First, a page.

2278723Woman of the Century — Julia Ward Howe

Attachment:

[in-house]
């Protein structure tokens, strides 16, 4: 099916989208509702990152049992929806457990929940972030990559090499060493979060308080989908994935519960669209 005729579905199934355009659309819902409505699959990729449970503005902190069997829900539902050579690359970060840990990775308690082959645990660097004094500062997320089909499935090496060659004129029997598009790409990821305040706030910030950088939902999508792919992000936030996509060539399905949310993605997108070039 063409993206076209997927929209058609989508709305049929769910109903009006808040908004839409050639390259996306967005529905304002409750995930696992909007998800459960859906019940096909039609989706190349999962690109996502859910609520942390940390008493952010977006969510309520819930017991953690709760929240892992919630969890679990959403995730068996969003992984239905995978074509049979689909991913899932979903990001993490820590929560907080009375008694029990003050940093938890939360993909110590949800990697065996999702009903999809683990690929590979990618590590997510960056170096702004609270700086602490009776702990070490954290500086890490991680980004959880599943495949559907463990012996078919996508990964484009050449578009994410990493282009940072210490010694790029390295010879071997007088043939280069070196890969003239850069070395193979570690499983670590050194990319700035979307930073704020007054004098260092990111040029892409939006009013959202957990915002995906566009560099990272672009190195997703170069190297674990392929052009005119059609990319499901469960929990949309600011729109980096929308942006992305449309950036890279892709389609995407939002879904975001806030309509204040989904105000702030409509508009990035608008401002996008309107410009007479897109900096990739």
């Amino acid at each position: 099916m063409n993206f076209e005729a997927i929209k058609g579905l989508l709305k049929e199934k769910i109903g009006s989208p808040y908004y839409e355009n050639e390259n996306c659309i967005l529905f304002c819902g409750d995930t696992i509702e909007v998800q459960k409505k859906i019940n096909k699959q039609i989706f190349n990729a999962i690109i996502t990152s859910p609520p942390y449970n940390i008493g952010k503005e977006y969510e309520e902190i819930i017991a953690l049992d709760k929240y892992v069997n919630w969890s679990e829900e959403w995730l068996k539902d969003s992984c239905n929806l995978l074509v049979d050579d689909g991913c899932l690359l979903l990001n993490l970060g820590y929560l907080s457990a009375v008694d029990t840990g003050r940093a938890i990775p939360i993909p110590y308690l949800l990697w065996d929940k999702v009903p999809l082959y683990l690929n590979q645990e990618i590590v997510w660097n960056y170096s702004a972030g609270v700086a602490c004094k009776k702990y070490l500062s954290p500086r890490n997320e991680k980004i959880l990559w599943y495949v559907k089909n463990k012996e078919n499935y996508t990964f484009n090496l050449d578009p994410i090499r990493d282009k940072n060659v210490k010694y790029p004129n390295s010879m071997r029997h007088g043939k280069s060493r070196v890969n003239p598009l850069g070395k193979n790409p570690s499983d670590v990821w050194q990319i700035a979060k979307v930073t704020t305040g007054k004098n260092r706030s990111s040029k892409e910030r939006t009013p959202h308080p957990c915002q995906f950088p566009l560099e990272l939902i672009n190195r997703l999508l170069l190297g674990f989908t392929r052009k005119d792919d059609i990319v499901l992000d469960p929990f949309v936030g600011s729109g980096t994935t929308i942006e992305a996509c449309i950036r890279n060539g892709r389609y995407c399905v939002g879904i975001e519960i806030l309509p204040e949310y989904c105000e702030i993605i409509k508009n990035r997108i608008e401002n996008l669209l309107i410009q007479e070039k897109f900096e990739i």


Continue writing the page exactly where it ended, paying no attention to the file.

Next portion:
HOWE, Mrs. Julia Ward, poet, author and philanthropist, born in New York City, 27th May, 1819. Her parents were Samuel Ward and Julia Cutler Ward. Her ancestors included the Huguenot Marions, of South Carolina, Governor Samuel Ward, of Rhode Island, and Roger Williams, the apostle of religious tolerance. Her mother died in 1824. Her father, a successful banker, gave her every advantage of education. She was instructed at home by able teachers; her education including music, German, Greek and French. She became the wife of Dr. Samuel G. Howe in 1843. They went abroad and remained avear, and her first child was born in Rome, Italy. Her father died in 1829, and Mrs. Howe became a Unitarian in religion after rallying from the sorrow caused by his death. In youth she had shown her literary trend. At seventeen she published a review of Lamartine's "Jocelyn," an essay on the minor poems of Goethe and Schiller, and a number of original poems. Her marriage interrupted her literary work for a time. In 1850 she went to Europe, and passed the winter in Rome with her two youngest children. In the fall of 1851 she returned to Boston. In 1852 and 1853 she published her first volume of poems, "Passion Flowers," which attracted much attention. In 1851 she published her "Words for the Hour" and a blank- verse drama, which was produced in Wallack's Theater, in New York City, and later in Boston. Her interest in the anti-slavery question dated from 1851. Her third volume, " Later Lyrics, " included her "Battle Hymn of the Republic," which was written in Washington, D. C, in the fall of 1861. Her book, "A Trip to Cuba, " written after her visit to Cuba in 1857, is a prohibited volume on that island. Her prominence during the Civil War was due to her celebrated patriotic songs. Her "John Brown " song was the most popular. It at once became known throughout the country and was sung everywhere. In 1867, with her husband, Mrs. Howe visited Greece, where they won the gratitude of the Greeks for their aid in their struggle for national independence. Her book, "From the Oak to the Olive," was written after her visit to Greece. She has been a profound student of philosophy, and has written numerous essays on philosophical themes. In 1868 she joined the woman suffrage movement. In 1869, before a legislative committee in Boston, she made her first suffrage speech. She has been officially connected from the beginning with the New England, the American and other woman suffrage organizations. Her husband died in 1876, and since that year she has preached, lectured, written and traveled much in all parts of the United States. Her lectures included "Is Polite Society Polite?" "Greece Revisited," and "Reminiscences of Longfellow and Emerson." In 1872 she went to England to lecture on arbitration as a means for settling national and international disputes. In London she held a series of Sunday evening services, devoted to "The JULIA WARD HOWE. Mission of Christianity in Relation to the Pacification of the World." In 1872 she attended, as a delegate, the Congress for Prison Reform held in London. Returning to the United States, she instituted the Women's Peace Festival, which meets on 22nd June each year. Several years ago she went to Europe and spent over two years in travel in England, France, Italy and Palestine. In Paris she was one of the presiding officers of the Woman's Rights Congress in 1878. She lectured in Paris and Athens on the work of the women's associations in America. In Boston she aided to organize the Woman's Club and the Ladies' Saturday Morning Club. In Newport she aided to form the Town and Country Club. She has served as president of the Association for the Advancement of Women for several years. She maintains her connection with these organizations, and is an active promoter of their interests. She is still a vigorous, active woman. In the clubs which she has formed, the members study Latin, French, German, literature, botany, political economy and many other branches. Her life has been and still is one round of ceaseless activity. Her home is in Boston, Mass.